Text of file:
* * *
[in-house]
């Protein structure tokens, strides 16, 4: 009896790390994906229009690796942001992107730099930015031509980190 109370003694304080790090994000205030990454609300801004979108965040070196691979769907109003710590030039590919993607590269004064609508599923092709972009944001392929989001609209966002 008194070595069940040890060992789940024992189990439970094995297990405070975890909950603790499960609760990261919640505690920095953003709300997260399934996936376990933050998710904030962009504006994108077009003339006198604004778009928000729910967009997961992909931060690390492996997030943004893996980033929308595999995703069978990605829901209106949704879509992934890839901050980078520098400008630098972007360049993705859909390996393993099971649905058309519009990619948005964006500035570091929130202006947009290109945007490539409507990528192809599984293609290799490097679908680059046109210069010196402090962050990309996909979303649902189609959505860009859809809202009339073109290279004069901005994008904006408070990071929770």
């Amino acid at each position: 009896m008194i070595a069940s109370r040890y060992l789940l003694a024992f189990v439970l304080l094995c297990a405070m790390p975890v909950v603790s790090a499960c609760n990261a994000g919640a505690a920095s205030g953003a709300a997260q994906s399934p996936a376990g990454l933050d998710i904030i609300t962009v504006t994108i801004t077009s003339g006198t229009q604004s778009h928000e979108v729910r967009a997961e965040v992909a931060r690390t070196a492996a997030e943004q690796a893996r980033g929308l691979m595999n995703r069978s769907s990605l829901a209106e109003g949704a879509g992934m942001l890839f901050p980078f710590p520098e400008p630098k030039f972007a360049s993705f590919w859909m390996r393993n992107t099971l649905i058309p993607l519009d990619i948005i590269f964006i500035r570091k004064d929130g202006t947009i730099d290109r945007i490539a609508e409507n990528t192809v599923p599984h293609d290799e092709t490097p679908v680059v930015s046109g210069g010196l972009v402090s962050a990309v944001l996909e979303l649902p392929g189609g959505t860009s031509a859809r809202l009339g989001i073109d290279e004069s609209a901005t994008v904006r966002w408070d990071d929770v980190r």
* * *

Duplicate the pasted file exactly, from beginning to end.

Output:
[in-house]
């Protein structure tokens, strides 16, 4: 009896790390994906229009690796942001992107730099930015031509980190 109370003694304080790090994000205030990454609300801004979108965040070196691979769907109003710590030039590919993607590269004064609508599923092709972009944001392929989001609209966002 008194070595069940040890060992789940024992189990439970094995297990405070975890909950603790499960609760990261919640505690920095953003709300997260399934996936376990933050998710904030962009504006994108077009003339006198604004778009928000729910967009997961992909931060690390492996997030943004893996980033929308595999995703069978990605829901209106949704879509992934890839901050980078520098400008630098972007360049993705859909390996393993099971649905058309519009990619948005964006500035570091929130202006947009290109945007490539409507990528192809599984293609290799490097679908680059046109210069010196402090962050990309996909979303649902189609959505860009859809809202009339073109290279004069901005994008904006408070990071929770």
């Amino acid at each position: 009896m008194i070595a069940s109370r040890y060992l789940l003694a024992f189990v439970l304080l094995c297990a405070m790390p975890v909950v603790s790090a499960c609760n990261a994000g919640a505690a920095s205030g953003a709300a997260q994906s399934p996936a376990g990454l933050d998710i904030i609300t962009v504006t994108i801004t077009s003339g006198t229009q604004s778009h928000e979108v729910r967009a997961e965040v992909a931060r690390t070196a492996a997030e943004q690796a893996r980033g929308l691979m595999n995703r069978s769907s990605l829901a209106e109003g949704a879509g992934m942001l890839f901050p980078f710590p520098e400008p630098k030039f972007a360049s993705f590919w859909m390996r393993n992107t099971l649905i058309p993607l519009d990619i948005i590269f964006i500035r570091k004064d929130g202006t947009i730099d290109r945007i490539a609508e409507n990528t192809v599923p599984h293609d290799e092709t490097p679908v680059v930015s046109g210069g010196l972009v402090s962050a990309v944001l996909e979303l649902p392929g189609g959505t860009s031509a859809r809202l009339g989001i073109d290279e004069s609209a901005t994008v904006r966002w408070d990071d929770v980190r």